For the past two weeks, Big Labor bosses around the country have had their eyes on the Indiana capitol — watching in horror as the General Assembly passed a right-to-work bill with commanding majorities.
The passage of Indiana’s right-to-work law is an extraordinarily bitter defeat for the union brass. Less than a year ago, despite the fact that Hoosiers had elected substantial pro-right-to-work majorities to both chambers in 2010, union strategists remained confident they could preserve the forced-unionism status quo.
Last year, union bigwigs convinced the entire Democratic caucus of the Indiana House of Representatives to flee the state for five weeks in order to deny the body a quorum it needed to bring up and pass right-to-work legislation. Big Labor clearly believed whatever it lacked in legislative numbers it could make up for in zeal.
But polls showed Hoosiers overwhelmingly disapproved of the “fleabagger” tactic, and right-to-work supporters kept turning up the pressure on Republican Gov. Mitch Daniels and GOP legislative leaders to fight back against Big Labor.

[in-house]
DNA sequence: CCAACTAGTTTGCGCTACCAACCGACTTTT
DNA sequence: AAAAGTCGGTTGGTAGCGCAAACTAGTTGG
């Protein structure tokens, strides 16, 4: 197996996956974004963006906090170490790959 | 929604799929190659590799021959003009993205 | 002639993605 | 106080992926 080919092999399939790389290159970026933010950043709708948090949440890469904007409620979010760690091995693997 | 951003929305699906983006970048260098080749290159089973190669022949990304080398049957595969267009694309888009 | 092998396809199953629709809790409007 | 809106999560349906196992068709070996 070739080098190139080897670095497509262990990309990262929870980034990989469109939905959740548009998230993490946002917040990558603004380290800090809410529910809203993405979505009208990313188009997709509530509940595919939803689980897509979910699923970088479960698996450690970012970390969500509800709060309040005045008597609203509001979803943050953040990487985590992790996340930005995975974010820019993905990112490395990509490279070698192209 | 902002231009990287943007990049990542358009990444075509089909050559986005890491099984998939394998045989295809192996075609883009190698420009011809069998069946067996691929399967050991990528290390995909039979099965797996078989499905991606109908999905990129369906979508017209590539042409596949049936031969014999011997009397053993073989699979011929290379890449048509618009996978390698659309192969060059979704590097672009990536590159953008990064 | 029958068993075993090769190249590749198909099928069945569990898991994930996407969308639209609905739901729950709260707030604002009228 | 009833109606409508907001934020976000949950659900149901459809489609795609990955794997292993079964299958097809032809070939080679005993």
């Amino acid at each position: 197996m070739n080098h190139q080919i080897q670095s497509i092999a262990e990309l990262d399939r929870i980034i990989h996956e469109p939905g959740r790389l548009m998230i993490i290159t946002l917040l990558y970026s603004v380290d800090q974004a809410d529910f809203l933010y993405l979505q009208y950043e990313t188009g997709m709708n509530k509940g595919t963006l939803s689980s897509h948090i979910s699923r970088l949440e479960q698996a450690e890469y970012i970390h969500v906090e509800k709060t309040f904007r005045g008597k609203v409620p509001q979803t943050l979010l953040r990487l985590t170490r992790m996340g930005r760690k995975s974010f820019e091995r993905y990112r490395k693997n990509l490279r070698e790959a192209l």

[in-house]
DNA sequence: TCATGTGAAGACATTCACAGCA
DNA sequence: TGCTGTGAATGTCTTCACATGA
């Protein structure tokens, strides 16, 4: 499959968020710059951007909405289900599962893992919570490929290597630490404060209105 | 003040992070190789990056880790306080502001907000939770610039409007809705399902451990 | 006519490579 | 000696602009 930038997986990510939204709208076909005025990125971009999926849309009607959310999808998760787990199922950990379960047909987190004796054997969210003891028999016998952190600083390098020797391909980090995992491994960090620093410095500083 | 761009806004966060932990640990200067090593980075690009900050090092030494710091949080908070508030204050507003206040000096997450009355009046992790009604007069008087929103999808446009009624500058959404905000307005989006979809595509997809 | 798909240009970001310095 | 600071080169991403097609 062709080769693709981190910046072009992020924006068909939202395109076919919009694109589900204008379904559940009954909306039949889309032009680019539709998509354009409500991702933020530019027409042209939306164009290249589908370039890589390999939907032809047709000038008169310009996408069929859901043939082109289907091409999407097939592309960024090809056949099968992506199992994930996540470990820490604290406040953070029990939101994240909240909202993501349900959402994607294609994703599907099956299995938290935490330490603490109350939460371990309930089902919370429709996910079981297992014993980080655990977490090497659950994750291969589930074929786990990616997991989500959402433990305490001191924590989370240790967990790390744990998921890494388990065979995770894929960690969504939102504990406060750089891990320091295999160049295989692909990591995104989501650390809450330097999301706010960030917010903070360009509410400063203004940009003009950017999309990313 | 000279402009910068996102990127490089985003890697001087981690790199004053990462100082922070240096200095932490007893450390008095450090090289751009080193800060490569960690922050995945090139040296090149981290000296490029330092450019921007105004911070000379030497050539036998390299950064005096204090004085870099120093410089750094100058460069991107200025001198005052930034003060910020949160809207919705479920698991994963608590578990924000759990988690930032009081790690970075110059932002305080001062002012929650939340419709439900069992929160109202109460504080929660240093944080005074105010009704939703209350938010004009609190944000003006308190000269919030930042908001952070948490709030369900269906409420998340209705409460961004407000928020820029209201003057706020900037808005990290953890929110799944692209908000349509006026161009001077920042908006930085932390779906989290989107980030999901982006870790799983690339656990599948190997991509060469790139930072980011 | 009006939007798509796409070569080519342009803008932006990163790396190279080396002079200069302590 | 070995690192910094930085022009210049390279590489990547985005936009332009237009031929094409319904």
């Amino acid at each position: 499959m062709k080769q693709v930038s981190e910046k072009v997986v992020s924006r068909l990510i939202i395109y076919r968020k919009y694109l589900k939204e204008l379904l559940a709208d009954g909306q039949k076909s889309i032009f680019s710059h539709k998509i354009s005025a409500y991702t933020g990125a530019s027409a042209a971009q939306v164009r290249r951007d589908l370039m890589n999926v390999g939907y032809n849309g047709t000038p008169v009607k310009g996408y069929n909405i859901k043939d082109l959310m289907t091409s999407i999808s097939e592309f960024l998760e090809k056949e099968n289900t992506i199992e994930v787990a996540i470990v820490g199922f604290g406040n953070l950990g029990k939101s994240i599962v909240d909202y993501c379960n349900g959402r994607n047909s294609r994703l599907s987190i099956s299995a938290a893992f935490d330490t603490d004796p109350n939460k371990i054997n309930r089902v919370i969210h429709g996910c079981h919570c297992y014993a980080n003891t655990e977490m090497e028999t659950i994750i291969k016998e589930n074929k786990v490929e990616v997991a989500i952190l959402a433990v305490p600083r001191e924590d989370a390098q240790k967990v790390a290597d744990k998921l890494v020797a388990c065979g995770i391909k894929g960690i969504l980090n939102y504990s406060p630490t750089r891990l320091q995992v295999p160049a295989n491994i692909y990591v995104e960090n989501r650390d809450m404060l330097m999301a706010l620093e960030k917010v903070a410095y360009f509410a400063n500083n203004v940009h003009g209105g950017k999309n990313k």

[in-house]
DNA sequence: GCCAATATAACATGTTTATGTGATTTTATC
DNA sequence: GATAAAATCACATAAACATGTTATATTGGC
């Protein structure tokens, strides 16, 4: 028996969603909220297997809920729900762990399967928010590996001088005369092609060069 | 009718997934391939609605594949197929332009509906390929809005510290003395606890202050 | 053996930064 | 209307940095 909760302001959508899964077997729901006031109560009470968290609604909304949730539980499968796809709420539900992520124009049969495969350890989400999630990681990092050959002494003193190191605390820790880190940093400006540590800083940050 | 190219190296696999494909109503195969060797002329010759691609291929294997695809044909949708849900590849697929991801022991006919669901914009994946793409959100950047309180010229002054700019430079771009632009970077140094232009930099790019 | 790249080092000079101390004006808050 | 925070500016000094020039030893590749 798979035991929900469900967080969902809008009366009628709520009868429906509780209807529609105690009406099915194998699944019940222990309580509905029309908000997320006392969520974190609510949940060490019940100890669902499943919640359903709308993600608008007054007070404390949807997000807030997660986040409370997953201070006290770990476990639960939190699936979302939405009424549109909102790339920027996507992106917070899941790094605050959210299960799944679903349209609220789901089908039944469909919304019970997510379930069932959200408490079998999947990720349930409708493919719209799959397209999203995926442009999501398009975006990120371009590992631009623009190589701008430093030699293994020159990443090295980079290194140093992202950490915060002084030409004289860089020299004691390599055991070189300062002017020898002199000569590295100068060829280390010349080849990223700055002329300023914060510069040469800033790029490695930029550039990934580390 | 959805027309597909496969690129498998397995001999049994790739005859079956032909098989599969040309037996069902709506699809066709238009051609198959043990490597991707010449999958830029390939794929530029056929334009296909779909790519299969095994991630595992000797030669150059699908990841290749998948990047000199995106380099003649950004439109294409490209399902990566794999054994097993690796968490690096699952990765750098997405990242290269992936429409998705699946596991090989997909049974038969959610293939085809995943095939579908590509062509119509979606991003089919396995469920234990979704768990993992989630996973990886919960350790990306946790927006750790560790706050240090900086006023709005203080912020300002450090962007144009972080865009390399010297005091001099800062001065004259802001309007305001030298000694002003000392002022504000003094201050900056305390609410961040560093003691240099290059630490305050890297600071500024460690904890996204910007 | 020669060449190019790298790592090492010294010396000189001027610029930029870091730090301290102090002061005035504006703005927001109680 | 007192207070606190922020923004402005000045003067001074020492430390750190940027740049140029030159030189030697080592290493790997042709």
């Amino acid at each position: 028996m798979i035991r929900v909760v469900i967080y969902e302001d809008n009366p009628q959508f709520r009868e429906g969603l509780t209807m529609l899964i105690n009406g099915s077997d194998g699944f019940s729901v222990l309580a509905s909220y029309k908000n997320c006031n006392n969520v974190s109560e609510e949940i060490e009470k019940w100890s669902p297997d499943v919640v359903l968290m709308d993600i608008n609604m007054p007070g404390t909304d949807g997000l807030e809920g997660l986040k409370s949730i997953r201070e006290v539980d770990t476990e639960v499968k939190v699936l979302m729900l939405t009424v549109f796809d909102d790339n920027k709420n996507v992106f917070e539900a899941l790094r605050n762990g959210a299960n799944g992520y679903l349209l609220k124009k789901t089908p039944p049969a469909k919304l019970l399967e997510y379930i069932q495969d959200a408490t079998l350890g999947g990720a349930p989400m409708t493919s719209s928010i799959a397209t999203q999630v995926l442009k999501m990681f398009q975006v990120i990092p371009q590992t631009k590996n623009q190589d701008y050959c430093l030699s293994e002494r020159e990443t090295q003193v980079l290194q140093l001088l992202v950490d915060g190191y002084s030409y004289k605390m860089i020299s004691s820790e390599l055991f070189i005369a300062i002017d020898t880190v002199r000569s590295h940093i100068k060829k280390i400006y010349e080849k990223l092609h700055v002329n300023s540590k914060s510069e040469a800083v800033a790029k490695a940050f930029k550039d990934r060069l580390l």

Thanks to legislation passed after last year’s walkout, House members failing to show up to do their jobs when the General Assembly is in session may be hit with $1,000-a-day fines.
In the opening weeks of the 2012 session, House Democrats went public about their reluctance to jump over a cliff again for the union hierarchy. Finally, on Jan. 24, House Minority Leader Pat Bauer announced an end to his caucus’ boycott of the bill. It passed the next day.
Ever since, the caterwauling by Big Labor and its allies has resounded across the state. But what’s so bad about a law that merely says an individual shouldn’t be forced at the workplace to support financially an organization that he or she doesn’t believe acts in his or her interests?
Rather than address this question, union propagandists skirt it. Union officials never act contrary to the interests of any employee, they implicitly argue. Any employee who says otherwise they brand as a hypocritical “freeloader”!
For the stewards of a so-called “workers’ movement,” labor bosses have an unbelievably antagonistic attitude toward workers.
American charities collectively took in nearly $300 billion in 2010. Yet American workers can’t be trusted to support unions that supposedly represent their interests unless they are forced to do so? No law forces two-thirds of Americans to give to charity. And yet they do.
Union officials and their friends won’t acknowledge that being forced under federal or state law to accept a union as your monopoly-bargaining agent with your employer when it comes to pay, benefits and work rules is actually not in the economic interest of many employees.